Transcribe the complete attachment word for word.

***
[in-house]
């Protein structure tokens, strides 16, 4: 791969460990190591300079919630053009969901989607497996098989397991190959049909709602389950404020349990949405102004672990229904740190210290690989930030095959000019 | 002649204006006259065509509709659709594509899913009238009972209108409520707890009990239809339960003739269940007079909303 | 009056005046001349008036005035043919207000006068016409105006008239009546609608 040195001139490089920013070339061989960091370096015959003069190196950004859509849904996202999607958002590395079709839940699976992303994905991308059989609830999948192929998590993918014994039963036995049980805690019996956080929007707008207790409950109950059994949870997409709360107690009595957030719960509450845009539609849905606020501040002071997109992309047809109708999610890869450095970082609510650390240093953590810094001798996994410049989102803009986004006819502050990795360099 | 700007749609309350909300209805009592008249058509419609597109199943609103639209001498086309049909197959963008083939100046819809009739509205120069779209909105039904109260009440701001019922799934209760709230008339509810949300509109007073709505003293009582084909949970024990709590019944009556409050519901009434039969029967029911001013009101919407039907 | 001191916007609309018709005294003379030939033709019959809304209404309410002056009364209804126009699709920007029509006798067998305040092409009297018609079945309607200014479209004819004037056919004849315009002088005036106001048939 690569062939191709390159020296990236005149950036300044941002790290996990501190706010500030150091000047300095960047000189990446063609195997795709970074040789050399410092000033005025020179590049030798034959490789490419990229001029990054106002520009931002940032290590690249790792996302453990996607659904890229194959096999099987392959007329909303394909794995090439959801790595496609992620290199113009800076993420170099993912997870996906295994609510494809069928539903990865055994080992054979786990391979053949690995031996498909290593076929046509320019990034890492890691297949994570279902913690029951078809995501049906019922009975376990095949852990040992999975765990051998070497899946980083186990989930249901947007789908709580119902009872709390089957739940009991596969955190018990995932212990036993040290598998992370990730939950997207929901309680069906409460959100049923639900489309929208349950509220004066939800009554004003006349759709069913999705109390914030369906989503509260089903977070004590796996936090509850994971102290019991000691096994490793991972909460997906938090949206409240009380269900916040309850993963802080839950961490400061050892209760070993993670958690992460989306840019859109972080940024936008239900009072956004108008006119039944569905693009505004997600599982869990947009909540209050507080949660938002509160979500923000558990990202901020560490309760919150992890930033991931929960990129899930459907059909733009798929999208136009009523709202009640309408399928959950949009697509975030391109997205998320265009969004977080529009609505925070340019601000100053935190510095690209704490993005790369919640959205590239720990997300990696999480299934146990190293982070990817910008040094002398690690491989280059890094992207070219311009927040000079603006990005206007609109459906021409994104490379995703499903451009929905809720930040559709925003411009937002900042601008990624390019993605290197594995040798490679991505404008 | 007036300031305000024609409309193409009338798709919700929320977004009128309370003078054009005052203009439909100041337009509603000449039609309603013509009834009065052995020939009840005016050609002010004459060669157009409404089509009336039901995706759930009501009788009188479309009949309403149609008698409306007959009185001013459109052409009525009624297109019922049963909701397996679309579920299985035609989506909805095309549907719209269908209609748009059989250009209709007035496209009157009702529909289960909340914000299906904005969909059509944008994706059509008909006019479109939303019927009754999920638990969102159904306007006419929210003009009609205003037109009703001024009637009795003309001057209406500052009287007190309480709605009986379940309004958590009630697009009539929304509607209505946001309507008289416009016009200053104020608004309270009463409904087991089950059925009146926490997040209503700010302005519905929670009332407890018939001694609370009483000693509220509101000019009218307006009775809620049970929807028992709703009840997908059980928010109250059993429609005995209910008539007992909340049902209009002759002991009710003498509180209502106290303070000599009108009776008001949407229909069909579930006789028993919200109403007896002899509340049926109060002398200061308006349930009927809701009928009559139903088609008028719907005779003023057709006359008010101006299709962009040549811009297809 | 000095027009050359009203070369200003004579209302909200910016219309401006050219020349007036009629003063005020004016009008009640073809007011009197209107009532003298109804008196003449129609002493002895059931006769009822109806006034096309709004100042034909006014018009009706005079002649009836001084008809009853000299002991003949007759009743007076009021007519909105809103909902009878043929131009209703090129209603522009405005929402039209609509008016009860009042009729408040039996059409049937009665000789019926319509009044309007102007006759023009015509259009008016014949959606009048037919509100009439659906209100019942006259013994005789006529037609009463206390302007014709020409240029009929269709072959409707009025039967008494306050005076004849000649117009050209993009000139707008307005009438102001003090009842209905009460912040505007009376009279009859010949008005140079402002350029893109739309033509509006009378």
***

[in-house]
């Protein structure tokens, strides 16, 4: 791969460990190591300079919630053009969901989607497996098989397991190959049909709602389950404020349990949405102004672990229904740190210290690989930030095959000019 | 002649204006006259065509509709659709594509899913009238009972209108409520707890009990239809339960003739269940007079909303 | 009056005046001349008036005035043919207000006068016409105006008239009546609608 040195001139490089920013070339061989960091370096015959003069190196950004859509849904996202999607958002590395079709839940699976992303994905991308059989609830999948192929998590993918014994039963036995049980805690019996956080929007707008207790409950109950059994949870997409709360107690009595957030719960509450845009539609849905606020501040002071997109992309047809109708999610890869450095970082609510650390240093953590810094001798996994410049989102803009986004006819502050990795360099 | 700007749609309350909300209805009592008249058509419609597109199943609103639209001498086309049909197959963008083939100046819809009739509205120069779209909105039904109260009440701001019922799934209760709230008339509810949300509109007073709505003293009582084909949970024990709590019944009556409050519901009434039969029967029911001013009101919407039907 | 001191916007609309018709005294003379030939033709019959809304209404309410002056009364209804126009699709920007029509006798067998305040092409009297018609079945309607200014479209004819004037056919004849315009002088005036106001048939 690569062939191709390159020296990236005149950036300044941002790290996990501190706010500030150091000047300095960047000189990446063609195997795709970074040789050399410092000033005025020179590049030798034959490789490419990229001029990054106002520009931002940032290590690249790792996302453990996607659904890229194959096999099987392959007329909303394909794995090439959801790595496609992620290199113009800076993420170099993912997870996906295994609510494809069928539903990865055994080992054979786990391979053949690995031996498909290593076929046509320019990034890492890691297949994570279902913690029951078809995501049906019922009975376990095949852990040992999975765990051998070497899946980083186990989930249901947007789908709580119902009872709390089957739940009991596969955190018990995932212990036993040290598998992370990730939950997207929901309680069906409460959100049923639900489309929208349950509220004066939800009554004003006349759709069913999705109390914030369906989503509260089903977070004590796996936090509850994971102290019991000691096994490793991972909460997906938090949206409240009380269900916040309850993963802080839950961490400061050892209760070993993670958690992460989306840019859109972080940024936008239900009072956004108008006119039944569905693009505004997600599982869990947009909540209050507080949660938002509160979500923000558990990202901020560490309760919150992890930033991931929960990129899930459907059909733009798929999208136009009523709202009640309408399928959950949009697509975030391109997205998320265009969004977080529009609505925070340019601000100053935190510095690209704490993005790369919640959205590239720990997300990696999480299934146990190293982070990817910008040094002398690690491989280059890094992207070219311009927040000079603006990005206007609109459906021409994104490379995703499903451009929905809720930040559709925003411009937002900042601008990624390019993605290197594995040798490679991505404008 | 007036300031305000024609409309193409009338798709919700929320977004009128309370003078054009005052203009439909100041337009509603000449039609309603013509009834009065052995020939009840005016050609002010004459060669157009409404089509009336039901995706759930009501009788009188479309009949309403149609008698409306007959009185001013459109052409009525009624297109019922049963909701397996679309579920299985035609989506909805095309549907719209269908209609748009059989250009209709007035496209009157009702529909289960909340914000299906904005969909059509944008994706059509008909006019479109939303019927009754999920638990969102159904306007006419929210003009009609205003037109009703001024009637009795003309001057209406500052009287007190309480709605009986379940309004958590009630697009009539929304509607209505946001309507008289416009016009200053104020608004309270009463409904087991089950059925009146926490997040209503700010302005519905929670009332407890018939001694609370009483000693509220509101000019009218307006009775809620049970929807028992709703009840997908059980928010109250059993429609005995209910008539007992909340049902209009002759002991009710003498509180209502106290303070000599009108009776008001949407229909069909579930006789028993919200109403007896002899509340049926109060002398200061308006349930009927809701009928009559139903088609008028719907005779003023057709006359008010101006299709962009040549811009297809 | 000095027009050359009203070369200003004579209302909200910016219309401006050219020349007036009629003063005020004016009008009640073809007011009197209107009532003298109804008196003449129609002493002895059931006769009822109806006034096309709004100042034909006014018009009706005079002649009836001084008809009853000299002991003949007759009743007076009021007519909105809103909902009878043929131009209703090129209603522009405005929402039209609509008016009860009042009729408040039996059409049937009665000789019926319509009044309007102007006759023009015509259009008016014949959606009048037919509100009439659906209100019942006259013994005789006529037609009463206390302007014709020409240029009929269709072959409707009025039967008494306050005076004849000649117009050209993009000139707008307005009438102001003090009842209905009460912040505007009376009279009859010949008005140079402002350029893109739309033509509006009378």